Where are you now?
I recently moved to Auburn, Alabama where I continue to work as a freelance Design Researcher. Currently, I am employed on a project for Ethnographic Insight studying customer experience for a major US department store chain.
What program and when did you graduate from ID?
I received my Master of Design degree with a concentration in Human-Centered Design Planning in 2002.
In which ways and dimensions do you think ID changed your career?
My ID education gave me the gift of flexibility. This year alone I have been fortunate enough to work on a study of environments and how a technology device needs to adapt to be relevant in different spaces, to provide research to inform a food company’s website redesign, to help shape a new product development strategy for a consumer healthcare company, and now I am examining the retail customer’s experience. The diversity of project foci and research approaches is exciting and challenging. I have also been able to keep working from all the crazy places I have been living in over the past few years: I moved from Chicago to rural Montana, then to the far west coast in Washington, back across the country to Maine, and now I’m in the deep south.
Can you imagine what you would be doing if you had not attended ID?
No, but I’m sure it wouldn’t be as much fun as what I do now. What are the skills learned at ID that you use the most in your current practice? ID taught me how to be articulate about research, analysis, and synthesis methods. While at ID I worked on an interdisciplinary Structured Planning project with law students from Chicago-Kent Law School (Access to Justice: Serving the Needs of Self-Represented Litigants). Chuck Owen’s systems design process and the experience of having to work with and present to lawyers made me comfortable talking to diverse audiences about the work I do, how I do it, and why it matters. This is helpful because I work with anthropologists, business strategists, marketers, architects, and product designers, not other ID-trained design planners.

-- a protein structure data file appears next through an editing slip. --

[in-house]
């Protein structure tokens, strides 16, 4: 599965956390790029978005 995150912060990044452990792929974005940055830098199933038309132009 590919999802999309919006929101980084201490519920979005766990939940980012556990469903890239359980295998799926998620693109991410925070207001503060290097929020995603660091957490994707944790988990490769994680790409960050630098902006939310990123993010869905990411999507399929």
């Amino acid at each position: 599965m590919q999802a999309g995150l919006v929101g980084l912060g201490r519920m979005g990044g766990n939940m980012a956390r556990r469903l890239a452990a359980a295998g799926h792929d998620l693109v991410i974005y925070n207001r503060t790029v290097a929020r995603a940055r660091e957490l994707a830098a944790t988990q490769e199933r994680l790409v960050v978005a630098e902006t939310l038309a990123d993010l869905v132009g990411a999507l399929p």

What hard times did you have at ID while a student, and what got you through them?
Giving every project its full due was what I struggled with most at ID and I tried to overcome that through time management. I kept a fairly rigid schedule of working at school from 7 AM until 7 PM Monday through Saturday and from noon until 5 PM on Sundays. In retrospect that sounds awfully stringent, but it allowed me to have a balanced and normal life in addition to giving me enough time for schoolwork. I went to the gym every day, was almost always home in time to cook and eat dinner with my husband, and occasionally watched a little television. Routine was good for me.
If you could have changed one thing about your time at ID, what would it have been?
I would have taken more communication design classes. Some of my fellow classmates were truly gifted communication designers and I would have loved to work more closely with them. Perhaps their skills would have rubbed off on me!
How many nights did you sleep at school?
I never slept at ID. I did, however, pull three wide-awake, hard-working all-nighters in my three years there.
What is the last book that has impressed you the most?
Rural Studio: Samuel Mockbee and an Architecture of Decency: When I learned I was moving to Auburn I was excited to get a chance to see some of the Rural Studio projects in person and not just in the pages of Metropolis magazine. I’m planning to visit the Studio later this year and have been reading in preparation for the trip. Talk about user-centered design… the late Samuel Mockbee, his colleagues, and students exemplify how architecture can truly serve the needs of a community. Their innovative, inexpensive buildings and houses are enriching the lives of an often overlooked population - the southern, rural poor.